Working for others was against Sam’s basic belief, as he believed wealth can only be created through self-ownership. So Sam left Varian in 1973 to start his own business, Bamieh and Associates. When it opened the business was short on Associates and long on Bamieh. B/A was the symbol Sam put on his letterhead, and it was that symbol which led Bank of America to sue Sam claiming he was infringing on their trademark. Sam, stubborn as always, did not understand how a company, no matter how big, could make him change the name of his business! What he did understand was that someone could pay you to change your name, and Bamieh and Associates became Industrial Development Group, Inc. after Sam settled with the other B of A.
Sam built a business in a small office in Palo Alto and turned it into an international trade firm specializing in selling American goods in the Middle East. Sam used hustle, guile, and his knowledge of business in the Middle East to sell concrete to build roads in Kuwait, American beef in Saudi Arabia, American Jeeps in Egypt, airport equipment to the King of Jordan, and any American product except arms or tools of war to any country who had a need. Sam has seen first-hand the evils of war, losing a brother in the Palestine/Israel war of 1948. He swore never to sell any item that could be used in war. By the mid-80’s he was employing over 50 people and had offices in Palo Alto, Washington DC, London, and Saudi Arabia.
Sam met Kings, heads of states, diplomats, and met personally with every US President from Nixon to Bush. He traveled the world many times over, and his knowledge of countries and cultures was unmatched at any dinner party where Sam was known to tell tales of his journeys and the wonderful people he met. Legend has it that parts of these stories were often true.
In 1986, a minister in the Saudi government used Sam’s ties to US Presidents to convince the Saudi King that Sam was a foreign agent. Sam was held captive in Saudi Arabia for sixty days. While his family and friends tried any method possible to free him, it took the intervention of a local congressman to negotiate Sam’s release from Saudi Arabia. During that time the Saudi government nationalized Sam’s assets in Saudi and the Middle East, and forced the closure of Sam’s business. Sam returned home upon his release, never really spoke of what happened to him in Saudi, and formed a new business, American Intertrade Group. His comeback was not complete, and he then went after the Saudi government. Sam sued the entire government of Saudi Arabia from King to prince to lowest minister for what they had done to him and his business, and moved to freeze that country’s assets in the United States. That lawsuit lead to international media coverage, Sam testifying before Congress, and eventually the government of Saudi Arabia sending a representative to a London restaurant to find Sam and reach a settlement. At that restaurant Sam agreed to settlement over drinks and dinner in 1989. When Sam told that story he liked to say not only did they settle, but they paid the dinner bill.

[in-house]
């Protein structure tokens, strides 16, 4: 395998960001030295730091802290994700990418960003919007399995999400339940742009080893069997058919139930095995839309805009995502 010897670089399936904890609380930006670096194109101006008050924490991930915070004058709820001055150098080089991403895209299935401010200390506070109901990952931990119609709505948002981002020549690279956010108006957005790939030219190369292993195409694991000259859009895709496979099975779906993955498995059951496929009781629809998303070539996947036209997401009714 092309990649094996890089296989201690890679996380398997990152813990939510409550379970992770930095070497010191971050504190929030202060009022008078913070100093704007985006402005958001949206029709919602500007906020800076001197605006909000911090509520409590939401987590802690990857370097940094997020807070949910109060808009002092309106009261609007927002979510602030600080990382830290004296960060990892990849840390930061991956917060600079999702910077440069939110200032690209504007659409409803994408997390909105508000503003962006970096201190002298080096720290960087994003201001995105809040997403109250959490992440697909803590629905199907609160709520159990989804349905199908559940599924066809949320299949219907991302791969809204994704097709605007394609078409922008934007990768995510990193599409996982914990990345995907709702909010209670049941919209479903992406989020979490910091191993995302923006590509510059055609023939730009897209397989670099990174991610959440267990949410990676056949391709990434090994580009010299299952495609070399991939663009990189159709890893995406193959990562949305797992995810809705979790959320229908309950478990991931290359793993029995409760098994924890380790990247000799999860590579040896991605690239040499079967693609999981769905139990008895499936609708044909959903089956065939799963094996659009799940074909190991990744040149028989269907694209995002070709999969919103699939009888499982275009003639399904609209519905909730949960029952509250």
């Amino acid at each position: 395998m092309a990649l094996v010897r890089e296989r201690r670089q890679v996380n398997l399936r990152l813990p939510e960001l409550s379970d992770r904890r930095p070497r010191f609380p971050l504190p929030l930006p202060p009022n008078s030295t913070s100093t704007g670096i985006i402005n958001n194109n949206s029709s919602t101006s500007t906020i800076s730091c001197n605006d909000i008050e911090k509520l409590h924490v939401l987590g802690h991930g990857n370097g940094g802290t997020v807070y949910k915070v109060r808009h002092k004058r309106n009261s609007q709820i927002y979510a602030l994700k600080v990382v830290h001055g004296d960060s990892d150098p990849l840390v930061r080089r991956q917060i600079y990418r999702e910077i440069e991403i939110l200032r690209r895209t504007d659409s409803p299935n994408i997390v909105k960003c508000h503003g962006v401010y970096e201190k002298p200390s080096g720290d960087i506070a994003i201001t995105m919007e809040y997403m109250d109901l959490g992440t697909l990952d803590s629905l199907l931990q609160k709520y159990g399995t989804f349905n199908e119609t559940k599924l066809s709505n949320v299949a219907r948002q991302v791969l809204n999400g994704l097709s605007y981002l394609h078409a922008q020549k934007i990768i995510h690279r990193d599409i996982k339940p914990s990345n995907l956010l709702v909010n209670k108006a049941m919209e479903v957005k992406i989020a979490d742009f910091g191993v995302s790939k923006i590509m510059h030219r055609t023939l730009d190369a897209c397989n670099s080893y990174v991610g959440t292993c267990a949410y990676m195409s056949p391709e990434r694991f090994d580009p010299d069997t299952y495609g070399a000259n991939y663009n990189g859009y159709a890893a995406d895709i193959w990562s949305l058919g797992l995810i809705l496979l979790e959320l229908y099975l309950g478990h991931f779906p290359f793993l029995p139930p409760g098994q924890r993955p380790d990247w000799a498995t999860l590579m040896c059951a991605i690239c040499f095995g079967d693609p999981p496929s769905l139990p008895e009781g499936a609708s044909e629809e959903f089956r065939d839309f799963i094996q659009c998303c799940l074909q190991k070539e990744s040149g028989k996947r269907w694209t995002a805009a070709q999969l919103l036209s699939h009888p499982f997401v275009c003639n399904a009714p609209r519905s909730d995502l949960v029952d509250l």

Sam rebuilt his business, but in the late 90’s he started having some health issues. For a period of time he lost the ability to walk, but an innovative surgeon in Los Angeles performed a procedure that got him out of a wheelchair. We almost lost him in 2006 when he suffered a heart attack which required quadruple bypass, but as always he fought, survived, moved on.
The last few years of Sam’s life have been good ones. Living in Los Altos with his wife, he enjoyed the company of his children and grandchildren and took great pride in their accomplishments. He enjoyed spending time with his many friends, and Sam’s friends were friends for life. All knew of his love for the Thursday lunch group, “the Golden Boys”, and how he enjoyed going out to dinners, brunches, and BBQs. Sam left us suddenly but his memory will last and those who called him husband, father, Sido, or friend, are grateful to have been a part of his life and him part of ours.
Services will be held at Spangler Mortuaries, 399 S. San Antonio Rd, Los Altos at 1pm on Monday April 2nd, with a reception to follow at Pullman Hotel in Redwood Shores. In lieu of flowers, it would have meant a great deal to Sam, and now his family, if a donation was made in his name in honor of his granddaughter, Remy, who we lost to cancer in 2005. Donations in Sam Bamieh’s memory should be made to Health Care Foundation for Ventura County, Inc (HCFVC). Those checks will go directly for the benefit of establishing a Ronald McDonald Family Room at Ventura Medical Center and benefits the Children’s Cancer and Blood Diseases Clinic. Those who wish to make a contribution in Sam’s name please mail your check to: HCFVC, 300 Hillmont Avenue, Ventura CA 93003. Please clearly note it’s in memory of Sam Bamieh.